The Engineer Bridge-Launcher Incident

Vietnam-era tale from the field
Author:
Updated:
Original:
 Soviet MT-55 at the Militärhistorisches Museum der Bundeswehr in Dresden, Germany. During the 1960s, US forces had captured one of these in Vietnam. They sent it to the home of the Corps of Engineers at Fort Belvoir, Virginia, for “reverse engineering.”

Soviet MT-55 at the Militärhistorisches Museum der Bundeswehr in Dresden, Germany. During the 1960s, US forces had captured one of these in Vietnam. They sent it to the home of the Corps of Engineers at Fort Belvoir, Virginia, for “reverse engineering.”

During the mid-to-late-1960s, the unpleasantness in Southeast Asia was getting serious. The Soviet military was sending war material, advisors and troops to North Vietnam. At that time, the United States was also sending war material, advisors and troops to the South Vietnamese Army.

At the time, the U.S. Army’s Corps of Engineers was interested in the Soviet Scissors Bridge Launcher. This type of vehicle consisted of a folded highway bridge mounted on a track-laying, army tank chassis. Here’s how it worked:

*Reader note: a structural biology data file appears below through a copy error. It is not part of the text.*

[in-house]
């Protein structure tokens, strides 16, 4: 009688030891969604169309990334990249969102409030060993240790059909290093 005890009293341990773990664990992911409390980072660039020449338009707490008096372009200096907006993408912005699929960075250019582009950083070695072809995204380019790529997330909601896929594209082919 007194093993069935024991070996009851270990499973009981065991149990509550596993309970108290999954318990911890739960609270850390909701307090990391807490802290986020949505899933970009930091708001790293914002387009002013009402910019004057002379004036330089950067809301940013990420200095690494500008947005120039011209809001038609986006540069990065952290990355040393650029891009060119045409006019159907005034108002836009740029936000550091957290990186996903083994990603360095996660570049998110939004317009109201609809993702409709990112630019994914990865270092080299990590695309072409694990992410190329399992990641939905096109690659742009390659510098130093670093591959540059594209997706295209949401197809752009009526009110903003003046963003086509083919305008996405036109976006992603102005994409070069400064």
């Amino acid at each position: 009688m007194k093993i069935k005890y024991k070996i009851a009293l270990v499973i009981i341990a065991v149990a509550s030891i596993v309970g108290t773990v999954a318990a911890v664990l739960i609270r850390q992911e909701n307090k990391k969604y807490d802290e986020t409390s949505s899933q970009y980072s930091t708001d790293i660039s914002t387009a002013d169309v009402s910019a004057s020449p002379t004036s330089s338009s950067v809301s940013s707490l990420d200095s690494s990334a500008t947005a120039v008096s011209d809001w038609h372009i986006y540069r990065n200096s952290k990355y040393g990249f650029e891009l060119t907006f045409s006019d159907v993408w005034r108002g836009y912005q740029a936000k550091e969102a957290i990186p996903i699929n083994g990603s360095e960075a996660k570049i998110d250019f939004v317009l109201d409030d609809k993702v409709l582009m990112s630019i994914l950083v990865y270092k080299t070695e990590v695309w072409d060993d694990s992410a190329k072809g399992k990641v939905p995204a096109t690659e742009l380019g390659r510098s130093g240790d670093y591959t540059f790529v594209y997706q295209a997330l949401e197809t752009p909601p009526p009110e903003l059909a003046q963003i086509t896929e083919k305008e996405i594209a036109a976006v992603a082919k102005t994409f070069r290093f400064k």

The bridge launcher drove up to a bank on a river. The operator unfolded the hydraulic-assisted scissors bridge over the river to the other bank. Then, the operator uncoupled the tank chassis from the foot of the bridge, only to drive it over the freshly deployed bridge. This leadthe way for subsequent vehicles to follow. And, this could all be done under fire — it’s a tank, after all!

A CAPTURED BRIDGE

U.S. forces had captured a Soviet-supplied scissors bridge launcher in Vietnam. Still operable, the bridging unit was sent to the home of the Corps of Engineers at Fort Belvoir, Virginia, on the west bank of the Potomac River. The Engineer Research & Development Laboratories (ERDL) were tasked with testing and reverse-engineering the Soviet vehicle. The engineers had to find out how it functioned, and just how the Red Army vehicle compared to the Army’s own bridge-launching vehicle, the M60-based Armored Vehicle Launched Bridge (AVLB).